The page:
If you’re reading up on cerebral palsy lawsuits because you’re considering filing one yourself, you may have heard the term “res ipsa loquitur.” This is a legal term that applies to some cases of negligence. It also specifically applies to a great many claims filed involving medical malpractice. It’s not easy to understand, and like everything involving the law, there are specifics that may be different in some locations than they are in others.


Res ipsa loquitur is a Latin term that translates to “the thing speaks for itself.” Essentially, it means that the results of medical negligence provide adequate evidence that medical negligence was, in fact, a contributing factor in your child’s birth injury.

Normally, proving medical negligence requires the attorney to establish that there was a doctor-patient relationship, that the doctor somehow violated that doctor-patient relationship, and that violating that doctor-patient relationship was the cause of the injury (and that the person was harmed in a way that can be recognized by the law). In cases involving res ipsa loquitur, the attorney may only need to prove that the breach of duty was the cause of the injury and that the person suffered harm.

This gets very technical, but attorneys are sometimes able to use this to prove that medical negligence led their client to come to harm. In cases involving cerebral palsy, for instance, they may be able to establish that the child would’ve never had cerebral palsy if it wasn’t for the negligence of the doctor, and establish that the child, indeed, does suffer a brain injury and that may be enough to get the jury to agree that the child deserves compensation.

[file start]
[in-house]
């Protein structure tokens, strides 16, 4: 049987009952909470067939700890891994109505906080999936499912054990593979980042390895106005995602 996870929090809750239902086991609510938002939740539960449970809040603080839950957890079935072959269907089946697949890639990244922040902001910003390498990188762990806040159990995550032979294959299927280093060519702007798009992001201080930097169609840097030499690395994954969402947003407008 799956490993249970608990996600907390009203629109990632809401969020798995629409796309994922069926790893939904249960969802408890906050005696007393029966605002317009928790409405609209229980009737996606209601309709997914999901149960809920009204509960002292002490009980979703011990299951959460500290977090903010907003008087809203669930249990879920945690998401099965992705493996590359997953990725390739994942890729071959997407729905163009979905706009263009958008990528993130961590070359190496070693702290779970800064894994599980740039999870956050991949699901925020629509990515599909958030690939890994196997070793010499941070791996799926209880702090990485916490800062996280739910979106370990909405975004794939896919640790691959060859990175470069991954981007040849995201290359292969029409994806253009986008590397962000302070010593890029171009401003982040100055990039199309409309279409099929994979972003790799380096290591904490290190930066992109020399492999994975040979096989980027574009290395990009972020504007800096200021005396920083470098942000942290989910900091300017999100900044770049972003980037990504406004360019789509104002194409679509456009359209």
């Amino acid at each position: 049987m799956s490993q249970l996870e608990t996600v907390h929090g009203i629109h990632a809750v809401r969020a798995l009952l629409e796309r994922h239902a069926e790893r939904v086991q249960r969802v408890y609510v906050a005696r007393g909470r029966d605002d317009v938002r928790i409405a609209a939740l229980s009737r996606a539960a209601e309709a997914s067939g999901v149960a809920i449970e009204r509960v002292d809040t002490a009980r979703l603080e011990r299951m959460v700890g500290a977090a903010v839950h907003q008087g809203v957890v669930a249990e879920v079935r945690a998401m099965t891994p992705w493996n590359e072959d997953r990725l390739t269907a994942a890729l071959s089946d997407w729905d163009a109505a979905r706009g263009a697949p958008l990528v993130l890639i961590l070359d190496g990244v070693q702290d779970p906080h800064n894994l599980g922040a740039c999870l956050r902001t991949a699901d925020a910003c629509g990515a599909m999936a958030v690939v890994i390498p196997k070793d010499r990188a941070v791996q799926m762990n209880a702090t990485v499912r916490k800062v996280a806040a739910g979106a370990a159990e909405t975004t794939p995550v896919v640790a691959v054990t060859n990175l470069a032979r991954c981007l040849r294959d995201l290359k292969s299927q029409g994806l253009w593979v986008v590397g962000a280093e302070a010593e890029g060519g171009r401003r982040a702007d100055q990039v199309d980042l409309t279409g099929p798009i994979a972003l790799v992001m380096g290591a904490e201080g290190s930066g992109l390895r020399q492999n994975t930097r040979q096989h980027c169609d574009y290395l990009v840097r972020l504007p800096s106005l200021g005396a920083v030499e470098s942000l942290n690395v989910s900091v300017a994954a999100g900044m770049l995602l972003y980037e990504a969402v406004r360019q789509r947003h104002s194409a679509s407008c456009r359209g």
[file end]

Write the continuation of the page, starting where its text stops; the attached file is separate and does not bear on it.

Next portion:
The Law is Complex

One of the reasons that you may wish to talk to a cerebral palsy law firm about your situation—even if you haven’t yet decided whether or not you’re going to pursue a lawsuit—is because the law is full of complex concepts such as res ipsa loquitur. While most people feel that they have a pretty good understanding of the law, you must understand your limitations. Most cerebral palsy lawyers take these cases on a no-win, no-fee basis anyway, so there’s no financial risk in hiring an attorney.

The law is full of tricky language and complicated concepts, and even though this may dissuade some people from pursuing a lawsuit, realize that many of those concepts work in your favor.

The key element in getting the compensation your child deserves is making sure you have an attorney who is well-versed in the law and who understands how it applies to birth injury cases. Seek out a free consultation today by calling us at 1-855-833-3707.

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